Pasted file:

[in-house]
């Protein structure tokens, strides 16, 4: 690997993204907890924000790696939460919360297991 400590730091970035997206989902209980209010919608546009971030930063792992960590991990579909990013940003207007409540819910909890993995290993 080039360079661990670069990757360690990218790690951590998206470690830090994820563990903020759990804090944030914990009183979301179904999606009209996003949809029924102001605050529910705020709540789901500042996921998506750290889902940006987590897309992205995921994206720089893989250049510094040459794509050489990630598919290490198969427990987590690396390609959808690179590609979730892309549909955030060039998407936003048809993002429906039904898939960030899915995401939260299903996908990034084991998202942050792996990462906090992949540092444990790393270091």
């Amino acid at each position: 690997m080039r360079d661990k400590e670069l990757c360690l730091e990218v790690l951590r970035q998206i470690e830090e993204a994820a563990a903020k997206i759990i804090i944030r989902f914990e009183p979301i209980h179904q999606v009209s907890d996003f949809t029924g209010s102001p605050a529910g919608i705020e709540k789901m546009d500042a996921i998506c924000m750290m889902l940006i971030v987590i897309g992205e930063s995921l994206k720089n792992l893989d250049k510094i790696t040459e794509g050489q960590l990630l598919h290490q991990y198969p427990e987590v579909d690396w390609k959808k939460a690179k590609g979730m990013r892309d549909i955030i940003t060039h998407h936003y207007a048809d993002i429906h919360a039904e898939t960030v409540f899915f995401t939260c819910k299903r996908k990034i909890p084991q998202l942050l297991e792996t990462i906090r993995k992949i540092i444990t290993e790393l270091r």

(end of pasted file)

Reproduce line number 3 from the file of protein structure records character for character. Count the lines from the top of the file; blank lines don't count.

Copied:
């Amino acid at each position: 690997m080039r360079d661990k400590e670069l990757c360690l730091e990218v790690l951590r970035q998206i470690e830090e993204a994820a563990a903020k997206i759990i804090i944030r989902f914990e009183p979301i209980h179904q999606v009209s907890d996003f949809t029924g209010s102001p605050a529910g919608i705020e709540k789901m546009d500042a996921i998506c924000m750290m889902l940006i971030v987590i897309g992205e930063s995921l994206k720089n792992l893989d250049k510094i790696t040459e794509g050489q960590l990630l598919h290490q991990y198969p427990e987590v579909d690396w390609k959808k939460a690179k590609g979730m990013r892309d549909i955030i940003t060039h998407h936003y207007a048809d993002i429906h919360a039904e898939t960030v409540f899915f995401t939260c819910k299903r996908k990034i909890p084991q998202l942050l297991e792996t990462i906090r993995k992949i540092i444990t290993e790393l270091r």